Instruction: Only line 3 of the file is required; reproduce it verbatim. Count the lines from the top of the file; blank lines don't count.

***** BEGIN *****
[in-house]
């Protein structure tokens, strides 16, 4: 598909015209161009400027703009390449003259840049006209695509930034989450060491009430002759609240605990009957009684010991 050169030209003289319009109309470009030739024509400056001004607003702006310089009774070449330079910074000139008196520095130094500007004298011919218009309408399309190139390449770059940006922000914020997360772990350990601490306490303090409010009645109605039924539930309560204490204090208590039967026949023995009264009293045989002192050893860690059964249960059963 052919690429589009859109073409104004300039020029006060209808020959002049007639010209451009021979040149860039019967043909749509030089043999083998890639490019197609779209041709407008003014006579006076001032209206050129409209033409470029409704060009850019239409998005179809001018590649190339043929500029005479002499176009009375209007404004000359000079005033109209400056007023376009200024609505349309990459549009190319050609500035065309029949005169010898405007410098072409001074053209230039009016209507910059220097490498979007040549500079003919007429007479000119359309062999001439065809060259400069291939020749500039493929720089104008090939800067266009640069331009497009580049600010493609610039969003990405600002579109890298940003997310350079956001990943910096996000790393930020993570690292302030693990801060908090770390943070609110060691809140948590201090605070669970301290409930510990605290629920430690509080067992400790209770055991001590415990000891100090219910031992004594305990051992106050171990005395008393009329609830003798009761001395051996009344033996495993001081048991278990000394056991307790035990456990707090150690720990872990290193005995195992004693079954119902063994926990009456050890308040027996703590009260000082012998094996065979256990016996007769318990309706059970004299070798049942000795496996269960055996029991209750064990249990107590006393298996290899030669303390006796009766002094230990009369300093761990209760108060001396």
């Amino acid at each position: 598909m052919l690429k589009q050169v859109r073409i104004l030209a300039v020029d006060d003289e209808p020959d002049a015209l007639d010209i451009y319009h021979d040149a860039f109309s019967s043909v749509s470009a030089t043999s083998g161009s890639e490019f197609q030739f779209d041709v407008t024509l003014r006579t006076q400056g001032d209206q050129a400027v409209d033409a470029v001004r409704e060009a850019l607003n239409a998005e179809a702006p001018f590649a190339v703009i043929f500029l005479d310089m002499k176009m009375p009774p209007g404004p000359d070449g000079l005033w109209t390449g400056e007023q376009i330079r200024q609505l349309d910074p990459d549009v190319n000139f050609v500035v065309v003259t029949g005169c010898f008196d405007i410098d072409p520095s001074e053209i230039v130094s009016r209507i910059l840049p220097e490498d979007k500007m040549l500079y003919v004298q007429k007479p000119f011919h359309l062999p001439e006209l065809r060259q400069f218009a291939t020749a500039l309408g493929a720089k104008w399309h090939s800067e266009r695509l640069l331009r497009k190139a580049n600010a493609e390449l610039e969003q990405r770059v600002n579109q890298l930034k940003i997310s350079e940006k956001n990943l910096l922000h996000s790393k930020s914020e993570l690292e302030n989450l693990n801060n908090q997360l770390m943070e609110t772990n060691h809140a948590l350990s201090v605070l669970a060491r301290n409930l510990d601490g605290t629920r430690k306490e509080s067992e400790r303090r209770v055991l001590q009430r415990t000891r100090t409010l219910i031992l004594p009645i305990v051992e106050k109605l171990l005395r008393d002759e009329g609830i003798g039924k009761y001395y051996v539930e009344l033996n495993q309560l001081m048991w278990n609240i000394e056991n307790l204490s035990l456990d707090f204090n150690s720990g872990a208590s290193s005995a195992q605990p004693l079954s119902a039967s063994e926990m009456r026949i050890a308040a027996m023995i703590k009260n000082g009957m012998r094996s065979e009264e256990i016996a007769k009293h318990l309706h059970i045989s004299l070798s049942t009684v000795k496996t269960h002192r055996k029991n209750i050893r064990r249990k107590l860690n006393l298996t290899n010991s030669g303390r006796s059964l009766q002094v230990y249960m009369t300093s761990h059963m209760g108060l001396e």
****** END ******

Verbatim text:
């Amino acid at each position: 598909m052919l690429k589009q050169v859109r073409i104004l030209a300039v020029d006060d003289e209808p020959d002049a015209l007639d010209i451009y319009h021979d040149a860039f109309s019967s043909v749509s470009a030089t043999s083998g161009s890639e490019f197609q030739f779209d041709v407008t024509l003014r006579t006076q400056g001032d209206q050129a400027v409209d033409a470029v001004r409704e060009a850019l607003n239409a998005e179809a702006p001018f590649a190339v703009i043929f500029l005479d310089m002499k176009m009375p009774p209007g404004p000359d070449g000079l005033w109209t390449g400056e007023q376009i330079r200024q609505l349309d910074p990459d549009v190319n000139f050609v500035v065309v003259t029949g005169c010898f008196d405007i410098d072409p520095s001074e053209i230039v130094s009016r209507i910059l840049p220097e490498d979007k500007m040549l500079y003919v004298q007429k007479p000119f011919h359309l062999p001439e006209l065809r060259q400069f218009a291939t020749a500039l309408g493929a720089k104008w399309h090939s800067e266009r695509l640069l331009r497009k190139a580049n600010a493609e390449l610039e969003q990405r770059v600002n579109q890298l930034k940003i997310s350079e940006k956001n990943l910096l922000h996000s790393k930020s914020e993570l690292e302030n989450l693990n801060n908090q997360l770390m943070e609110t772990n060691h809140a948590l350990s201090v605070l669970a060491r301290n409930l510990d601490g605290t629920r430690k306490e509080s067992e400790r303090r209770v055991l001590q009430r415990t000891r100090t409010l219910i031992l004594p009645i305990v051992e106050k109605l171990l005395r008393d002759e009329g609830i003798g039924k009761y001395y051996v539930e009344l033996n495993q309560l001081m048991w278990n609240i000394e056991n307790l204490s035990l456990d707090f204090n150690s720990g872990a208590s290193s005995a195992q605990p004693l079954s119902a039967s063994e926990m009456r026949i050890a308040a027996m023995i703590k009260n000082g009957m012998r094996s065979e009264e256990i016996a007769k009293h318990l309706h059970i045989s004299l070798s049942t009684v000795k496996t269960h002192r055996k029991n209750i050893r064990r249990k107590l860690n006393l298996t290899n010991s030669g303390r006796s059964l009766q002094v230990y249960m009369t300093s761990h059963m209760g108060l001396e």